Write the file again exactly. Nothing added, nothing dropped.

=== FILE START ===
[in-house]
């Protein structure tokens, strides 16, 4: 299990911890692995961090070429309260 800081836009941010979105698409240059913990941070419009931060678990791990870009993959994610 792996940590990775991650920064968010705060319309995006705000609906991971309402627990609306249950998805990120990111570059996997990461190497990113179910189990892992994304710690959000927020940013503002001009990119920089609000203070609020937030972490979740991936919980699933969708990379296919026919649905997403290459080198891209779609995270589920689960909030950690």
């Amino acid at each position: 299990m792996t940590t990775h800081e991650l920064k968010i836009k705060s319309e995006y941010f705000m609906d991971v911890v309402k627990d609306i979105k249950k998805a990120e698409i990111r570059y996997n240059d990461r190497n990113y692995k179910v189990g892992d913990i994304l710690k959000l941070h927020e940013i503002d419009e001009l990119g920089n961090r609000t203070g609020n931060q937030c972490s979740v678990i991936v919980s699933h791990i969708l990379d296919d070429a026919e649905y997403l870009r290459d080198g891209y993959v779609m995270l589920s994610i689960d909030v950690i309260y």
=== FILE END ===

[in-house]
């Protein structure tokens, strides 16, 4: 299990911890692995961090070429309260 800081836009941010979105698409240059913990941070419009931060678990791990870009993959994610 792996940590990775991650920064968010705060319309995006705000609906991971309402627990609306249950998805990120990111570059996997990461190497990113179910189990892992994304710690959000927020940013503002001009990119920089609000203070609020937030972490979740991936919980699933969708990379296919026919649905997403290459080198891209779609995270589920689960909030950690």
């Amino acid at each position: 299990m792996t940590t990775h800081e991650l920064k968010i836009k705060s319309e995006y941010f705000m609906d991971v911890v309402k627990d609306i979105k249950k998805a990120e698409i990111r570059y996997n240059d990461r190497n990113y692995k179910v189990g892992d913990i994304l710690k959000l941070h927020e940013i503002d419009e001009l990119g920089n961090r609000t203070g609020n931060q937030c972490s979740v678990i991936v919980s699933h791990i969708l990379d296919d070429a026919e649905y997403l870009r290459d080198g891209y993959v779609m995270l589920s994610i689960d909030v950690i309260y």